Bonding over baklava: Lawrence meets with refugee advocates




Boxes of Syrian pastries were shared with members of the Arizona legislature on Feb. 10, 2019, when refugee and refugee advocates met with state lawmakers. Photo courtesy of Malda Al Sarayji

Refugee advocates met with Rep. Jay Lawrence last week to get the Republican lawmaker who said “I don’t want refugees settled here” to support two legislative proposals welcoming adults and children fleeing war and persecution around the world to Arizona.

The meeting took place in the House of Representatives building Feb. 10 as part of Refugee Lobbying Day, which is organized by We Are All America, a nonprofit that advocates for refugees, asylum seekers and other immigrants. 

Lawrence made headlines in January when he said at a tea party event that refugees “take from us, will make for lower wages for us, they will make for more expense in our schools, more expense in our emergency rooms.” He has since distanced himself from those comments. 

In his meeting with refugee advocates, Lawrence addressed the controversial comments right away. 

“He came and immediately started the meeting with the notion that he had been misunderstood, he did not mean that he doesn’t want any refugees in the US,” Malda Al Sarayji told Arizona Mirror. Al Sarayji is a Syrian immigrant and vice president of Refugee and Youth Empowerment of ELFA, a non-profit group that supports refugees state-wide.  

“His concerns were very legitimate for me, he was very respectful, he was open to questions,” she said. 

When Lawrence asked what skills refugees bring, Al Sarayji presented him with a box of Syrian pastries.

“He said, ‘Is this baklava? Oh I love baklava,’” she recalled. Al Sarayji then made her case for welcoming refugees. 

“Well, more Syrian refugees means more baklava,” she quipped. 

Al Sarayji said Lawrence also had concerns about where refugees are placed, and questions about the vetting process. 

Lawrence couldn’t be reached for comment to speak at the meeting. His legislative assistant said that the lawmaker from Scottsdale thought “it was a wonderful meeting” and he was grateful for their stories and time.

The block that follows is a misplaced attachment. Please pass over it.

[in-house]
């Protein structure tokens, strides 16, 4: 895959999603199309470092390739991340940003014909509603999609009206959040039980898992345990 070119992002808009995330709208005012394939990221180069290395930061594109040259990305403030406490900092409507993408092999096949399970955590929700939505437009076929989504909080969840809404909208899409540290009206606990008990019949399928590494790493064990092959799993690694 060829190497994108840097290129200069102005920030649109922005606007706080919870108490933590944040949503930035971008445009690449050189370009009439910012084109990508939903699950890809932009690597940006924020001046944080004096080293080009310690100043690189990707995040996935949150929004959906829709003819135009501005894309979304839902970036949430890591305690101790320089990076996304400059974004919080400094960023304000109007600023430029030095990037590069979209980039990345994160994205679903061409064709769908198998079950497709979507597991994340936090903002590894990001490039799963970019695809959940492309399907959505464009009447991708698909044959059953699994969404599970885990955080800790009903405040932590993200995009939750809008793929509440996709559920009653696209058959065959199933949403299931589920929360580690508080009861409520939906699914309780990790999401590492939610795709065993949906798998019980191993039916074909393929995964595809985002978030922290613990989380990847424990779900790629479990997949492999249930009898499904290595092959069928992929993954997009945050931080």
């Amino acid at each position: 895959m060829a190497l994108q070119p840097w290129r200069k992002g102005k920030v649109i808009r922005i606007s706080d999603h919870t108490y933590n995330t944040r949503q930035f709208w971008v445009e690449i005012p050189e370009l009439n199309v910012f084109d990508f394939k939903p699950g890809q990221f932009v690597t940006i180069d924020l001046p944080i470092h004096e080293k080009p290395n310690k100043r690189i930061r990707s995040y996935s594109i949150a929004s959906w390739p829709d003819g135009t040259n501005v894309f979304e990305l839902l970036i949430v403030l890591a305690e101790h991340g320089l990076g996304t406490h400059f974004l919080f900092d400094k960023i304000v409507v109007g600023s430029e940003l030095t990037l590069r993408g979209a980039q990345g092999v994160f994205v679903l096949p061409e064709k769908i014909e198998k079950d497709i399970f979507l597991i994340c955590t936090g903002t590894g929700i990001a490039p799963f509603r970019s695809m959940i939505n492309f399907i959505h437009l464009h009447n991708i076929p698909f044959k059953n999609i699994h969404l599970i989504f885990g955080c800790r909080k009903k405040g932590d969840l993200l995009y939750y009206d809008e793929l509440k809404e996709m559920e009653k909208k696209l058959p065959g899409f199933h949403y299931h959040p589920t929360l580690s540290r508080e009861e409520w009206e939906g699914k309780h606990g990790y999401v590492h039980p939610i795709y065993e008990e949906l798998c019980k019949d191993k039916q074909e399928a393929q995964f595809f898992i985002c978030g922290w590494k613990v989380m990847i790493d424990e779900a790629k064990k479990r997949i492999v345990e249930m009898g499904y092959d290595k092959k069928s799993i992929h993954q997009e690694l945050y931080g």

Also in the meeting with Lawrence sat Connie Phillips. She’s the CEO and president of Lutheran Social Services of the Southwest, a non-profit organization that receives funds from the federal government to assist refugees in their first months of arrival in the US. 

Phillips said the meeting with Lawrence was “pleasant” and an “open dialogue.” She added that she stressed that “there is no downside” to refugee resettlement, and clarified how refugee resettlement is different from U.S.-Mexico border and immigration issues. 

“It’s really hard so often for people to make the difference between refugee resettlement … from what’s happening at the border, and that is the hardest thing I think for people in Arizona to keep straight. 

“When we are talking about refugee resettlement, we are talking about a very specific program, when the people who come have been thoroughly vetted. Really, they are the safest people to ever step foot in the United States,” Phillips said. 

‘We are all America’

For Refugee Lobbying Day, more than 80 refugees and community leaders gathered to celebrate the contributions of refugees and educate lawmakers on the process they undertake to arrive in the U.S., said Nejra Sumic, state refugee organizer with We Are All America.

During a press conference, Jolie Nabigondo, who arrived in Arizona from the Democratic Republic of Congo in 2002, shared her story. She said while she was in her first year of medical school in 1998, she and her family were imprisoned for 11 months. 

“I was tortured in every way for a woman,” she said. After spending time in Rwanda, Uganda and Kenya, Nabigondo was approved for resettlement in the U.S. She called it a “second chance.”

She now has a nursing degree.

“My story is a mere drop in the ocean compared to the many success stories across the refugee community, which highlight amazing achievements and resilience of so many of them who manage to overcome adversity,” Nabigondo said. 

She praised Gov. Doug Ducey’s commitment to continue welcoming refugees to Arizona.

“I encourage other legislators to adhere to the same commitment and vote to keep Arizona as welcoming to refugees as always, because we are all America,” Nabigondo said. 

Later that afternoon, the state Senate unanimously passed a resolution supporting refugee resettlement in Arizona. 

“Refugees contribute enormously to Arizona’s economy in various ways as members of the state’s workforce, as homeowners, as business owners and entrepreneurs, by paying taxes, as consumers in the nation’s marketplace and by revitalizing struggling local Arizona communities,” the resolution states. “We must continue to support a stronger national effort to resettle the world’s most vulnerable refugees so that our state and nation can benefit from their entrepreneurial energy as our newest and most grateful residents.”

Senate Concurrent Resolution 1024 was introduced by Sen. Tony Navarrete, D-Phoenix. There’s a similar measure in the House, House Concurrent Resolution 2030, proposed by Rep. Tony Rivero, R-Peoria.  

Navarrete said at the Feb. 10 press conference that refugee resettlement “should never be a contentious issue.”

Imam Omar Tawil of the Islamic Community Center of Tempe also made an appeal for people of all faiths to welcome refugees. 

“We shouldn’t act any differently than what our prophets and our messengers have all brought: Do unto others as you would have others do to you,” he said. “We may have whatever thoughts we may have about what’s going on anywhere in the world, but at the end of the day, it’s human beings that are suffering, it’s human beings that are seeking shelter, it’s human beings that are seeking compassion, and it’s human beings that should give it to them.”